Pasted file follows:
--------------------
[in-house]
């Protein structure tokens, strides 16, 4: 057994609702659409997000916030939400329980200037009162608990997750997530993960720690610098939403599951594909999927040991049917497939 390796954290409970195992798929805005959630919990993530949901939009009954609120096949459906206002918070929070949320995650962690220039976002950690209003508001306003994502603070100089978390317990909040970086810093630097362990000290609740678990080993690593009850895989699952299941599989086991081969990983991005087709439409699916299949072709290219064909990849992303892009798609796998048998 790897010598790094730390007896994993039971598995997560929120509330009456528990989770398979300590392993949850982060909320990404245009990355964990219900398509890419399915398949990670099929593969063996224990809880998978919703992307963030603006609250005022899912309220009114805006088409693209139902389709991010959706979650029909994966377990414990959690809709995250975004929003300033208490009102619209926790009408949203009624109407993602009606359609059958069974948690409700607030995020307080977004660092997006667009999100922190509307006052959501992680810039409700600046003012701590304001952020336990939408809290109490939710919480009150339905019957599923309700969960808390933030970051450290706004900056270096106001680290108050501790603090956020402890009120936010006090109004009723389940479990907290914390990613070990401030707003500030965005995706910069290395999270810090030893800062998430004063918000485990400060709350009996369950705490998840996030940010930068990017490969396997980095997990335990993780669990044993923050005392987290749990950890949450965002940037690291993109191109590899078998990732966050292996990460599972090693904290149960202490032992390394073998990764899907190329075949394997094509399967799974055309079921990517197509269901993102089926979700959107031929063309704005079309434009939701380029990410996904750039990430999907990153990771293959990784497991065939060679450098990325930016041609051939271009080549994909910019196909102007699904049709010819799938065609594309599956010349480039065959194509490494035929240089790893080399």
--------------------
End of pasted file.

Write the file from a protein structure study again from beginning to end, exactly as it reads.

[in-house]
């Protein structure tokens, strides 16, 4: 057994609702659409997000916030939400329980200037009162608990997750997530993960720690610098939403599951594909999927040991049917497939 390796954290409970195992798929805005959630919990993530949901939009009954609120096949459906206002918070929070949320995650962690220039976002950690209003508001306003994502603070100089978390317990909040970086810093630097362990000290609740678990080993690593009850895989699952299941599989086991081969990983991005087709439409699916299949072709290219064909990849992303892009798609796998048998 790897010598790094730390007896994993039971598995997560929120509330009456528990989770398979300590392993949850982060909320990404245009990355964990219900398509890419399915398949990670099929593969063996224990809880998978919703992307963030603006609250005022899912309220009114805006088409693209139902389709991010959706979650029909994966377990414990959690809709995250975004929003300033208490009102619209926790009408949203009624109407993602009606359609059958069974948690409700607030995020307080977004660092997006667009999100922190509307006052959501992680810039409700600046003012701590304001952020336990939408809290109490939710919480009150339905019957599923309700969960808390933030970051450290706004900056270096106001680290108050501790603090956020402890009120936010006090109004009723389940479990907290914390990613070990401030707003500030965005995706910069290395999270810090030893800062998430004063918000485990400060709350009996369950705490998840996030940010930068990017490969396997980095997990335990993780669990044993923050005392987290749990950890949450965002940037690291993109191109590899078998990732966050292996990460599972090693904290149960202490032992390394073998990764899907190329075949394997094509399967799974055309079921990517197509269901993102089926979700959107031929063309704005079309434009939701380029990410996904750039990430999907990153990771293959990784497991065939060679450098990325930016041609051939271009080549994909910019196909102007699904049709010819799938065609594309599956010349480039065959194509490494035929240089790893080399």